P0130 Code (Symptoms, Causes, and How to Fix)

Last Updated on April 19, 2022

The last thing anyone wants to see when they get behind the wheel of their vehicle is the check engine light staying on. But for thousands of drivers each day that’s exactly what happens.

But once you get your heart out of your throat and figure out what the code is, you still have to know what to do. So, what does it mean when you have a code P0130, and more importantly, how do you fix it?

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The good news is that with a code P0130 there’s a good chance you dodged an expensive bullet, but we can’t definitively say that for you at this point. Just keep reading and we’ll clear everything up for you.

What Does Code P0130 Mean?

OBD-II Trouble Code P0130 Description
O2 Sensor Circuit

If you have a code P0130 it means that there’s a problem in one of your vehicle’s oxygen sensor circuits. The problem could be with the sensor itself, or it could be with the wiring, or just about any portion of the circuit.

Compared to some oxygen sensor codes, a code P0130 doesn’t narrow things as far down for you. Still, the code is pointing you right towards the exhaust system, and that’s where you need to start your troubleshooting.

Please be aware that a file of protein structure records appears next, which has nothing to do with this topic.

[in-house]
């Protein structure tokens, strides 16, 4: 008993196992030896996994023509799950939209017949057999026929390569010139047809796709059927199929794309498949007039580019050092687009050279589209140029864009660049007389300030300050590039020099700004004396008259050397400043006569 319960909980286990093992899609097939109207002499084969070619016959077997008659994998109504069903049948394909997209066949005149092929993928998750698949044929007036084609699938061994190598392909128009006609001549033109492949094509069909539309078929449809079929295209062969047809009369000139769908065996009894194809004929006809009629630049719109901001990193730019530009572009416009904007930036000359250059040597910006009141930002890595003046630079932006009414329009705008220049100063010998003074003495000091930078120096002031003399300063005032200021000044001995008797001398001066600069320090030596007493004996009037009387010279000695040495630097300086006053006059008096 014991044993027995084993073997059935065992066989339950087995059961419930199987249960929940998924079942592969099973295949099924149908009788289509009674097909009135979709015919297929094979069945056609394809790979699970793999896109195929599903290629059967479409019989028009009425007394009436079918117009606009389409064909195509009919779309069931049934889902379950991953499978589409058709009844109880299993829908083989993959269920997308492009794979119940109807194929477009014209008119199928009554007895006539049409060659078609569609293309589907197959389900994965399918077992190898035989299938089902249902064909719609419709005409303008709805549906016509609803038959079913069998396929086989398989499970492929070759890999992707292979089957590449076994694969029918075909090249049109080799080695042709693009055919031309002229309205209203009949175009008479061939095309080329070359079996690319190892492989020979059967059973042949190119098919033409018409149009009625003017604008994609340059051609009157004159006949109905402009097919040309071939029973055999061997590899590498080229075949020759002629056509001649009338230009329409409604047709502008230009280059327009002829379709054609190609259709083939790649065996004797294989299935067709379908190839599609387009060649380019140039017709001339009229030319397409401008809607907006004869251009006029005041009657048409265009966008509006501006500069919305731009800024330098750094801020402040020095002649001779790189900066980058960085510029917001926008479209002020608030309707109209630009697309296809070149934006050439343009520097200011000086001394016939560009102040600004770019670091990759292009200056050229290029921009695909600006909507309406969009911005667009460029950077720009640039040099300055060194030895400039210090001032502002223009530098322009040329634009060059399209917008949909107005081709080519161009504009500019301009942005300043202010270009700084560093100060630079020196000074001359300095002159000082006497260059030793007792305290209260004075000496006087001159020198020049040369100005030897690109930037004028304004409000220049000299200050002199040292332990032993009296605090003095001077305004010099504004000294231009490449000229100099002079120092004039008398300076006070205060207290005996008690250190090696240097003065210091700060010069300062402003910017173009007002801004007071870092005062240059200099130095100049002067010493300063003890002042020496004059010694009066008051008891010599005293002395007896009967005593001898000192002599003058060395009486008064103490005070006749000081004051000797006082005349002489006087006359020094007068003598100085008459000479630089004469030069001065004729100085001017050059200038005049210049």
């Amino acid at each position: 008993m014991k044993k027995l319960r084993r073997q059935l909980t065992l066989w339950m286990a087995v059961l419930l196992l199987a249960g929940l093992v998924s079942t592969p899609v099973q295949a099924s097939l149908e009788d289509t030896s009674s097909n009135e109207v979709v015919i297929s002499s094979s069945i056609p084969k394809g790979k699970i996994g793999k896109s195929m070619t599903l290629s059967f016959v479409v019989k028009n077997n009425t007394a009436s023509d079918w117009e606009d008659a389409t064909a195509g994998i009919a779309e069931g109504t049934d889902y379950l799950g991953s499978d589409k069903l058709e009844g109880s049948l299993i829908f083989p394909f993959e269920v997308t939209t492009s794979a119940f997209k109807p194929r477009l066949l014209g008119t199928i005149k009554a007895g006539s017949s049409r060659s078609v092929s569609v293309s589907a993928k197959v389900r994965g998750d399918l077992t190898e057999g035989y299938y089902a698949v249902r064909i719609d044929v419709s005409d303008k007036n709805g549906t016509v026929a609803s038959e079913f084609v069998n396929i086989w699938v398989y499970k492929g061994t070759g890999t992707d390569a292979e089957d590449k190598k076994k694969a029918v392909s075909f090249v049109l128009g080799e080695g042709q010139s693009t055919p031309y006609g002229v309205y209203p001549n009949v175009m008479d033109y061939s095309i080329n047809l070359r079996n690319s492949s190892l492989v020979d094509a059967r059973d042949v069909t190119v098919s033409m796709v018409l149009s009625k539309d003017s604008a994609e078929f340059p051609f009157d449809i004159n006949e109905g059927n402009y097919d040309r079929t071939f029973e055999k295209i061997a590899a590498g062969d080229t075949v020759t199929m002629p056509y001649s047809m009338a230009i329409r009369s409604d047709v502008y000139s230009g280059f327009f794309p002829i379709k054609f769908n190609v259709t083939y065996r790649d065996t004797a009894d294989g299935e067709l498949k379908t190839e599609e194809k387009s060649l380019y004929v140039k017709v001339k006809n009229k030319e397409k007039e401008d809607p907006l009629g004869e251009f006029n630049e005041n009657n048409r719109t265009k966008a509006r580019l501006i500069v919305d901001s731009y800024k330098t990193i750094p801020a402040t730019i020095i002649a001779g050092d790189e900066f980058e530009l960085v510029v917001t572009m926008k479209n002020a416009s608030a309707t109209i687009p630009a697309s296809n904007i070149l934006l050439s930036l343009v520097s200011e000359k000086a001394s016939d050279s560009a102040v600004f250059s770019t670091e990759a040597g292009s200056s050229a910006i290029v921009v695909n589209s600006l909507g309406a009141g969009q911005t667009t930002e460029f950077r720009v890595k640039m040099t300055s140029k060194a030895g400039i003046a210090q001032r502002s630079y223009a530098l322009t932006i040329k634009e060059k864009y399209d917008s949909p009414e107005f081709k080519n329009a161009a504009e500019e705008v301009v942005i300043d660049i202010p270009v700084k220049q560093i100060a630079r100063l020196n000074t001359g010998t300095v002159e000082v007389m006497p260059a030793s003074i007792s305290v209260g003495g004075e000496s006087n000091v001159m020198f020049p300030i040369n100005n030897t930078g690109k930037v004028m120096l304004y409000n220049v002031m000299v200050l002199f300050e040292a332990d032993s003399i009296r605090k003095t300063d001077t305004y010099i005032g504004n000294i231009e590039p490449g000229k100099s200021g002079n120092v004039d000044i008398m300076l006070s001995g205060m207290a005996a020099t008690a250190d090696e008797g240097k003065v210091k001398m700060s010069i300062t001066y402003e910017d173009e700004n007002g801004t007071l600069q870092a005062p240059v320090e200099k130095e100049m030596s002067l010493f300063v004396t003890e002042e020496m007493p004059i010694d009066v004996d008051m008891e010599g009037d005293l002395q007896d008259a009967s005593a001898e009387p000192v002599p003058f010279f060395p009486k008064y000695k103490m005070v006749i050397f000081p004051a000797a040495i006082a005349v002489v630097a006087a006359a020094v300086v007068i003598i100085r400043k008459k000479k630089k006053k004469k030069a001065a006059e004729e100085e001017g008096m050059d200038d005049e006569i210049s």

See Also:  P0131 Code, P0132 Code, P0133 Code, P0134 Code, P0136 Code, P0137 Code, P0138 Code

Symptoms of Code P0130

rough idling

If you have a code P0130, you’re obviously going to have a check engine light, but what else might you notice happening? Well, one of the most common symptoms is a rough idle, and if the problem is bad enough, your vehicle might die.

However, you’ll almost always see a drop in fuel economy if you’re paying attention. Finally, depending on the exact cause of the problem, you might have black exhaust smoke, and you might notice a foul smell coming from your exhaust.

Occasionally, you might not see any symptoms, but this is extremely rare. Usually, there will at least be a drop in fuel efficiency, even if you don’t pay close enough attention to notice it.

Causes of Code P0130

bad O2 sensor symptoms

While we’d love to tell you exactly what component is faulty without even looking at your vehicle, with a code P0130 it’s simply not possible.

We can say that the most likely cause is a defective oxygen sensor, but you’ll often find that the air-fuel ratio sensor is the problem instead.

Both of these are extremely common causes of this code, which could be any one of them. However, while those are certainly the most likely causes, they aren’t the only ones.

Additionally, the wiring needs to be intact and functioning for any of these components to work the way they should. Because it doesn’t matter if the sensors or heating units are working as they should if they can’t get any power or send the signal to the PCM.

Other (much rarer) potential causes include an exhaust or intake leak, low fuel pressure, or even an outdated or defective PCM.

Is Code P0130 Serious?